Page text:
Giant hydrogen cloud headed for Milky Way

Gaseous interloper could deliver extragalactic material to galaxy upon collision

Smith Cloud

GOING STREAKING  The Smith Cloud, a massive smear of hydrogen, is shooting toward the Milky Way and is set to collide with the galaxy in 27 million years. It could deliver fresh extragalactic material, new data suggest.

Bill Saxton, NRAO/AUI/NSF

SAN JOSE, Calif. — A high-speed hydrogen cloud on a crash course with the Milky Way appears to be an exotic interloper, preliminary data suggest.

The cometlike streak, called the Smith Cloud, is as massive as a million suns and is shooting toward the galaxy at roughly 850,000 kilometers per hour. At about 40,000 light-years away, the cloud is on schedule to collide with the one of the galaxy’s spiral arms in roughly 30 million years. When it does, it could deliver extragalactic material to the Milky Way, said astronomer Jay Lockman of the National Radio Astronomy Observatory.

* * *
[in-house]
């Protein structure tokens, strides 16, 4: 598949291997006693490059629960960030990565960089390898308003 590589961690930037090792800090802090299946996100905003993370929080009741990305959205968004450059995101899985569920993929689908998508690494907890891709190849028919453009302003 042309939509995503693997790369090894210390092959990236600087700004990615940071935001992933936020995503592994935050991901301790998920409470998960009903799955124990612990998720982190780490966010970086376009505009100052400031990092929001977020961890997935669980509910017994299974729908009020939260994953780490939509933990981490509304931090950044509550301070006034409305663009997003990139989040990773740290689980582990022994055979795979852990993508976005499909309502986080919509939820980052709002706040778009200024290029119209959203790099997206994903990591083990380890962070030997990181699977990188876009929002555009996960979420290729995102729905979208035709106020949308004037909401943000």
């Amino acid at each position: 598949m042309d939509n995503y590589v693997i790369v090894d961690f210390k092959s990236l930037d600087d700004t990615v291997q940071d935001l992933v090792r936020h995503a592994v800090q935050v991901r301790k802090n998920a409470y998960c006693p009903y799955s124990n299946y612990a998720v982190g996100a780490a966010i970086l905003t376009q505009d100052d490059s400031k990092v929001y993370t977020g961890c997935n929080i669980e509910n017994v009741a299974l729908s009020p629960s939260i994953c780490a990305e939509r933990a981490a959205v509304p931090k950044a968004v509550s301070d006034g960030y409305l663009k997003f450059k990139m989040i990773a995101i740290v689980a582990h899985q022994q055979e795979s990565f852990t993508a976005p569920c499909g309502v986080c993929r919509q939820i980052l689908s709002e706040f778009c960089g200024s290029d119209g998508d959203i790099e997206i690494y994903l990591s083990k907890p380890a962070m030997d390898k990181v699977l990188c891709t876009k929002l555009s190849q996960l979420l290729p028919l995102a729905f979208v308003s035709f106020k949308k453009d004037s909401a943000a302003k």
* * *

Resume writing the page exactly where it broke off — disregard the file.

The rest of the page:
Lockman and his colleagues used the Green Bank Telescope in West Virginia to compare the Smith Cloud with others near the galaxy and seven massive ones that sit between the Andromeda and Triangulum galaxies. Smith’s Cloud is more similar to the ones that sit far-off, which suggests that the cloud originated billions of years ago in a distant region of space. Its trajectory indicates that the cloud has collided with the Milky Way before. With each interaction, it brings fresh, nongalactic material to the Milky Way, Lockman said February 15 at the annual meeting of the American Association for the Advancement of Science.

The results reinforce the idea that the space between galaxies is not empty. It’s messy, filled with “funny little clouds that seem to have a life of their own,” Lockman said.

Editor’s note: This story was updated February 17, 2015, to update the estimated speed of the Smith Cloud.

Ashley Yeager is the associate news editor at Science News. She has worked at The Scientist, the Simons Foundation, Duke University and the W.M. Keck Observatory, and was the web producer for Science News from 2013 to 2015. She has a bachelor’s degree in journalism from the University of Tennessee, Knoxville, and a master’s degree in science writing from MIT.

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